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Le Nozze di Figaro                  Opera Pacific, 2000

Timothy Mangan - The Orange County Register

Mozart’s The Marriage of Figaro,which opened at Opera Pacific for a four-performance run Tuesday night, is the last opera that needs updating or directorial decoration.  It feels contemporary already.  The servants are smarter than their masters; the women are smarter than the men.

What’s more, the love felt by these characters seems of our time as well.  Not for them the all-consuming love of Tristan and Isolde or Tosca with their suicides and murders and love potions.  No, their love is of the kind we can understand, the kind real people feel.  The love in Figaro is realistically impure, besmirched with true-life inequities and impulses, and the characters must make the best of it.  With little variation, we have all behaved as the characters in Figaro do.

That is the beauty of Opera Pacific’s production.  It trusts us to get it.  One could call the production, which originated at the Banff Festival and is directed here by Tim Ocel, straightforward, even plain, but that wouldn't do it justice. Call it elegantly simple andquietly understanding.

There is at once no obscuring of the characters’ motives or making them into a bigger deal than they are.

Nothing is made to stand for something else; the men scheme for sex, the women fight for fidelity, everyone operates in his own interest.  The servants here are not only always one step ahead but also pretty much on equal footing with their superiors.  Thus, thankfully, the moral tone is lighter.   Judgment isn't passed. Lubitsch could have directed this.

Another advantage to this approach is that it never obscures Mozart’s music, which just happens to be pretty good. Indeed— gasp! —it often even illuminates it.  (There is a wonderful moment, for instance, near the end of Act 2, when the trio of baddies strut gleefully at the turn of events, just as Mozart's music does.)

The excellent cast—perhaps taking cue—forge a true ensemble and stay within their roles.  John DeMain and the orchestra follow like shadows in the pit, and (again) sound terrific.  The cast is, exceptionally deep, too.  One can take real delight in the minor characters here, the slimy Don Basilio of Matthew Lord, the sugary Barbarina of Christine Suh, the vibrant Antonio of Andrew Fernando.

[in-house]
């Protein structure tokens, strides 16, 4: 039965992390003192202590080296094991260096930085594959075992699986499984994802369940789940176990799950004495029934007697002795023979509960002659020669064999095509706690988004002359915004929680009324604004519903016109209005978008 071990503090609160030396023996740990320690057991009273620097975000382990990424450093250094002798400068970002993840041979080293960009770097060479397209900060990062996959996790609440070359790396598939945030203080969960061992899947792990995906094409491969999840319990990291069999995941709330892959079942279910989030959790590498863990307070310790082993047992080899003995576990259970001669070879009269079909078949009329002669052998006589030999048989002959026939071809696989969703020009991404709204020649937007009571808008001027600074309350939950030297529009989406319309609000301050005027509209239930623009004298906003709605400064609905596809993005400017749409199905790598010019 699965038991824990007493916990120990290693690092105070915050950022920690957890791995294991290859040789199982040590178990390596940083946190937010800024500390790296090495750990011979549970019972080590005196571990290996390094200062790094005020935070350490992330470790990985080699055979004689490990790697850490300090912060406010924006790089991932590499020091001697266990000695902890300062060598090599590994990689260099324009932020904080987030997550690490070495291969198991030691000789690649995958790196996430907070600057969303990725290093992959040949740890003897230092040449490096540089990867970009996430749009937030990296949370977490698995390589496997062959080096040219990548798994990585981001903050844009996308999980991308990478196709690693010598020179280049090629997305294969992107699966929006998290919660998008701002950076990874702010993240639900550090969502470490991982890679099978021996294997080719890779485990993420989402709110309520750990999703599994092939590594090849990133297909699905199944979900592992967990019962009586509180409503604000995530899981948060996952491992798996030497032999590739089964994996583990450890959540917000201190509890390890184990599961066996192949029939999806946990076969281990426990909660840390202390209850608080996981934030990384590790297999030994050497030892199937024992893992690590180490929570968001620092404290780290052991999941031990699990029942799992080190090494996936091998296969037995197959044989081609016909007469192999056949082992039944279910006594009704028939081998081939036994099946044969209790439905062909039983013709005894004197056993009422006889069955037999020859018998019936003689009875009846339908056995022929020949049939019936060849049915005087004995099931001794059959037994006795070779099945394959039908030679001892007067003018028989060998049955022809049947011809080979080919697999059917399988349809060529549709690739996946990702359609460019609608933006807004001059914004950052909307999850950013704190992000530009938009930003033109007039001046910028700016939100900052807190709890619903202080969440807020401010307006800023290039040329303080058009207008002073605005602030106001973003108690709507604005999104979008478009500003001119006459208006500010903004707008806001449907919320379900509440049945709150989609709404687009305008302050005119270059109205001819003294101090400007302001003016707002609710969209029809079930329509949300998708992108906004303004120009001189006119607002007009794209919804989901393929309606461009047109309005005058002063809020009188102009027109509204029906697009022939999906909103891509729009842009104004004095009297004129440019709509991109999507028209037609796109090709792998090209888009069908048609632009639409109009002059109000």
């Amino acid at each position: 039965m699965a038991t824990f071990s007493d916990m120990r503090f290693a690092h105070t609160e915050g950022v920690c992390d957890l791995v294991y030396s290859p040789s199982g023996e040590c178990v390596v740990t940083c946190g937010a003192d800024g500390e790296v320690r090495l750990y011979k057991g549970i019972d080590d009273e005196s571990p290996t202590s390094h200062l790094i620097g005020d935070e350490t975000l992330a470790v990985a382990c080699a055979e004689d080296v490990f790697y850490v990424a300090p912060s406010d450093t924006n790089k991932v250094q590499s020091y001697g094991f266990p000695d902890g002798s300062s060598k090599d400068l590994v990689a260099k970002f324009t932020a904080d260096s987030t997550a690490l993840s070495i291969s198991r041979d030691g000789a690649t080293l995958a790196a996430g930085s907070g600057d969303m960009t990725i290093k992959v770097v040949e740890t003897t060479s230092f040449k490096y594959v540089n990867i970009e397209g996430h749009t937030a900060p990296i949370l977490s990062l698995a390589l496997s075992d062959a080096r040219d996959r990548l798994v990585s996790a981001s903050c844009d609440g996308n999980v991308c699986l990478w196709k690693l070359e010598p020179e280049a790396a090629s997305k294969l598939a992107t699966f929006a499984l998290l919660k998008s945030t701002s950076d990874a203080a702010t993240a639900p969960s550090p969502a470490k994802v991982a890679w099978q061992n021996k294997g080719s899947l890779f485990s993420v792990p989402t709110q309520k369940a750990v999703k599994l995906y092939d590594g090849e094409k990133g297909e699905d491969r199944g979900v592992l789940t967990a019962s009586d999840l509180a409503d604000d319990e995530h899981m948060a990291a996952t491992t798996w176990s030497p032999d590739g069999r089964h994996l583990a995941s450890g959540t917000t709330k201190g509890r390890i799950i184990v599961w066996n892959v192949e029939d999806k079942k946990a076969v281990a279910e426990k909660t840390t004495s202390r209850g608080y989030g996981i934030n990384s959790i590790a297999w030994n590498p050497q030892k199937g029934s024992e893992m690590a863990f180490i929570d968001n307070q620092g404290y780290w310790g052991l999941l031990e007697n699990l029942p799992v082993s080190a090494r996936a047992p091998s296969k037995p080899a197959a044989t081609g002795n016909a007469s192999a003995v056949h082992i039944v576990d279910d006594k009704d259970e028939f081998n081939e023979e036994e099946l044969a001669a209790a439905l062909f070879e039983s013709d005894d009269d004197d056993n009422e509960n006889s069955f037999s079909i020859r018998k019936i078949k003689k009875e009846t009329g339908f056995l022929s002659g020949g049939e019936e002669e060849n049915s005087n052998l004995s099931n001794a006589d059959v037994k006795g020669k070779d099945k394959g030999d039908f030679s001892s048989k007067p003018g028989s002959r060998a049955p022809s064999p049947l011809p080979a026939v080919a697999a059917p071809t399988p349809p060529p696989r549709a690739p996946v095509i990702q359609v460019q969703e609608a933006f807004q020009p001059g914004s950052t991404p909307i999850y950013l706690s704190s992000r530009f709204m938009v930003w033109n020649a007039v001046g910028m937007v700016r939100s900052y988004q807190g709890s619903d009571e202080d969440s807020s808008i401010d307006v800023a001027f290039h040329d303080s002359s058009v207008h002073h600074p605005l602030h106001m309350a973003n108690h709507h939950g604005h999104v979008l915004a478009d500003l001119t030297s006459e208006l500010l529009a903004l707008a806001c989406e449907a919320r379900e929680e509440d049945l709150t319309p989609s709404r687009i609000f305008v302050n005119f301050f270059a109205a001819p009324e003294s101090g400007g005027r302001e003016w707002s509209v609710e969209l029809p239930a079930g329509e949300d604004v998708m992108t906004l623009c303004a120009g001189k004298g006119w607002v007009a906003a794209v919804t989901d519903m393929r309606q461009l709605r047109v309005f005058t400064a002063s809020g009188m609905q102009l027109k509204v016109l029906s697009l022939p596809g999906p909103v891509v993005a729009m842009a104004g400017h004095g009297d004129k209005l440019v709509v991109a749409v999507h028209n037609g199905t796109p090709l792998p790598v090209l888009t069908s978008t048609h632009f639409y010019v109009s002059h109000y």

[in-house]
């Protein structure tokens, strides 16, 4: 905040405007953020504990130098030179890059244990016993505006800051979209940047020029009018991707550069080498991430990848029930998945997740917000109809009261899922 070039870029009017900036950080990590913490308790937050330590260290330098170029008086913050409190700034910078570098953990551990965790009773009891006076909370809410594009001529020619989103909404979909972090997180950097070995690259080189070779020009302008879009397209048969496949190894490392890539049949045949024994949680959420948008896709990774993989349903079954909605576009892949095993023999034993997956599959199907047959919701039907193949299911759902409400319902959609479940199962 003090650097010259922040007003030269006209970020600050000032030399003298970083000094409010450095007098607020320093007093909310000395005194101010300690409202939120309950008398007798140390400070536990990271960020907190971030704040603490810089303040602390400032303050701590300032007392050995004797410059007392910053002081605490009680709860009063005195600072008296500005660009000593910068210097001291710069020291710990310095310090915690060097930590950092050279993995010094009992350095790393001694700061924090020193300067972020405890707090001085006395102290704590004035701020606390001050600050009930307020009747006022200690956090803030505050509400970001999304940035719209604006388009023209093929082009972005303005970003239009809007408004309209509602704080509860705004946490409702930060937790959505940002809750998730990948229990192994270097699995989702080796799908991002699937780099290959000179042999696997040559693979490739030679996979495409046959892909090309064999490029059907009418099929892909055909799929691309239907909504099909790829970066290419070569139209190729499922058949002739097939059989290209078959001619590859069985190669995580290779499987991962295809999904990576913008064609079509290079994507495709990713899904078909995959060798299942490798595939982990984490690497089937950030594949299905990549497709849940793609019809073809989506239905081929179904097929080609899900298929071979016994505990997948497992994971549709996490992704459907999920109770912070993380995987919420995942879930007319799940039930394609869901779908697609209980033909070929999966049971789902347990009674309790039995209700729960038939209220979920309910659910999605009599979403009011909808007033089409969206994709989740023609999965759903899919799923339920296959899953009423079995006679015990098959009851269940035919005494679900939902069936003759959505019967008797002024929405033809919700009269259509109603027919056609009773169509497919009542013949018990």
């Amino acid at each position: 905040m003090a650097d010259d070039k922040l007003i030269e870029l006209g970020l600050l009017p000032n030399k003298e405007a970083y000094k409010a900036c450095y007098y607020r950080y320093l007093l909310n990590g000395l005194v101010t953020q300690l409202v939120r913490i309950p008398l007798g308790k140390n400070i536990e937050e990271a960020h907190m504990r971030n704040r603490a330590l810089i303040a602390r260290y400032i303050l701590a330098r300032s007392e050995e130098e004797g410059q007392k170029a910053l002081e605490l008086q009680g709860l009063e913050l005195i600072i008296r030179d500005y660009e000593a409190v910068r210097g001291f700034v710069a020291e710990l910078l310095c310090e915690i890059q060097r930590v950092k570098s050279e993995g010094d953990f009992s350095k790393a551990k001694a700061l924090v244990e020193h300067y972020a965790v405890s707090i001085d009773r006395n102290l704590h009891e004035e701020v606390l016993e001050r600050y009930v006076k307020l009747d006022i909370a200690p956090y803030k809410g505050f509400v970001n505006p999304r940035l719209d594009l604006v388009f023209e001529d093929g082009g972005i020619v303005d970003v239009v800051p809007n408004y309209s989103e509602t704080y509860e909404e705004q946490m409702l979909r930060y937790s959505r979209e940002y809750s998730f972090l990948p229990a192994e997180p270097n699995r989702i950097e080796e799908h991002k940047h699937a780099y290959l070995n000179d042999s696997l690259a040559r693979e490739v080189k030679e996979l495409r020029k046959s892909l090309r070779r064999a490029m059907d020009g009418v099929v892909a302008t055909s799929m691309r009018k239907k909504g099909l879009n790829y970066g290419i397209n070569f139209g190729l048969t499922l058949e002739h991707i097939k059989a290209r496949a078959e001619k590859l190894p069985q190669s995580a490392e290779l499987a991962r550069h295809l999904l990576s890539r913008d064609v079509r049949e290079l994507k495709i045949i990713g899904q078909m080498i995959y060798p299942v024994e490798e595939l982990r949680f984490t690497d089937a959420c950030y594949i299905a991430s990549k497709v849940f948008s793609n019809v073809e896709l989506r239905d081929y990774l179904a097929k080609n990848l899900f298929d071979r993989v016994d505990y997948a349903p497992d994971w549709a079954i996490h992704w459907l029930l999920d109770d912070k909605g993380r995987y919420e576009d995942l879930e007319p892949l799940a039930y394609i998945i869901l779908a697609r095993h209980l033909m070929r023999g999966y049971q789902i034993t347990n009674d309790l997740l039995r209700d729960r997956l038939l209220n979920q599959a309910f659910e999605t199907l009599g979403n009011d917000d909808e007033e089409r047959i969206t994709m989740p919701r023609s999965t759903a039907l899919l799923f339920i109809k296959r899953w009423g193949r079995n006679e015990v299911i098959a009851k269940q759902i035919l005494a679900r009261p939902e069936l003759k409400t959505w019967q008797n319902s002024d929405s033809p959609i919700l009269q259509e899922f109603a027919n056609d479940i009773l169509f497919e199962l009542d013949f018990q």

The principals are characterized by freshness of voice, confident acting and unselfish singing.  Richard Bernstein, a veteran of the role at the Met and the Lyric Opera of Chicago, sets the tone with his Figaro, singing tidily and rhythmically, with firm diction and a radiant baritone.  He never pushes the part into buffo caricature or, puts himself before the music or the other singers.

Christine Brandes, a memorable presence in Mark Morris’ Orfeo et Euridice a few years back, brings crystalline vocalism and grace to Susanna and a light touch to her superiority.

Marie Plette fought some momentary battles with intonation in the Countess’ two bigarias, but generally produced shining and expressive lyricism.  Rinat Shaham provided a feather light but properly urgent Cherubino, and her bubbly stage presence proved winning.  John Hancock portrayed a towering, gently mellifluous Count. Bruce Baumer and Judith Christin were the engaging Dr. Bartolo and Marcellina.

DeMain attended to a swiftly tempoed and tautly phrased performance in the pit, filled to the brim with discovered details.  He caressed this music, leaned and eased up and floated with it as if it were his dancing partner.  Great stuff.

But he also coaxed teamwork.  When the famous finale to Act 2 (typically regarded as one of the greater moments inWestern music) got going it was on all cylinders, voices and instruments and pacing in perfect balance.

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